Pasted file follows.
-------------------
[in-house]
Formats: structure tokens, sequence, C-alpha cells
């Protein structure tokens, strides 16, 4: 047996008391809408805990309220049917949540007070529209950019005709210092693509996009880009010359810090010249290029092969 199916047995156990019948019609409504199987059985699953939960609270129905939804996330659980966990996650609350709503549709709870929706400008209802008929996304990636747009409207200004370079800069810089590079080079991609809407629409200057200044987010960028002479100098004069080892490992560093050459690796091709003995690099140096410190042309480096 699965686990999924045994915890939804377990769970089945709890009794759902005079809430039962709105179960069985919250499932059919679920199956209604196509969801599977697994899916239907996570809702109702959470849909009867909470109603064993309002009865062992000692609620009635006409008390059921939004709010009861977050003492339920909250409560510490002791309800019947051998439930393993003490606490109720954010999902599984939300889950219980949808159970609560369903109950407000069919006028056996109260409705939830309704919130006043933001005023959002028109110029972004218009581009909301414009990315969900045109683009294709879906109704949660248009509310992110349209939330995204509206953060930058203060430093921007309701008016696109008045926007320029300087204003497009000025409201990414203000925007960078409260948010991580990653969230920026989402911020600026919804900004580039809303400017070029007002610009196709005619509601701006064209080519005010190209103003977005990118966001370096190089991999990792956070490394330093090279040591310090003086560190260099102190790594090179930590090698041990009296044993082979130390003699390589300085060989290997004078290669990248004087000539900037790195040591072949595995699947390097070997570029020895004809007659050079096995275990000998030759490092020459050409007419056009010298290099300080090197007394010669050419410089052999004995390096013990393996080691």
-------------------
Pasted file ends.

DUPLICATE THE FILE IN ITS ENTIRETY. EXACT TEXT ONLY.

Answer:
[in-house]
Formats: structure tokens, sequence, C-alpha cells
């Protein structure tokens, strides 16, 4: 047996008391809408805990309220049917949540007070529209950019005709210092693509996009880009010359810090010249290029092969 199916047995156990019948019609409504199987059985699953939960609270129905939804996330659980966990996650609350709503549709709870929706400008209802008929996304990636747009409207200004370079800069810089590079080079991609809407629409200057200044987010960028002479100098004069080892490992560093050459690796091709003995690099140096410190042309480096 699965686990999924045994915890939804377990769970089945709890009794759902005079809430039962709105179960069985919250499932059919679920199956209604196509969801599977697994899916239907996570809702109702959470849909009867909470109603064993309002009865062992000692609620009635006409008390059921939004709010009861977050003492339920909250409560510490002791309800019947051998439930393993003490606490109720954010999902599984939300889950219980949808159970609560369903109950407000069919006028056996109260409705939830309704919130006043933001005023959002028109110029972004218009581009909301414009990315969900045109683009294709879906109704949660248009509310992110349209939330995204509206953060930058203060430093921007309701008016696109008045926007320029300087204003497009000025409201990414203000925007960078409260948010991580990653969230920026989402911020600026919804900004580039809303400017070029007002610009196709005619509601701006064209080519005010190209103003977005990118966001370096190089991999990792956070490394330093090279040591310090003086560190260099102190790594090179930590090698041990009296044993082979130390003699390589300085060989290997004078290669990248004087000539900037790195040591072949595995699947390097070997570029020895004809007659050079096995275990000998030759490092020459050409007419056009010298290099300080090197007394010669050419410089052999004995390096013990393996080691």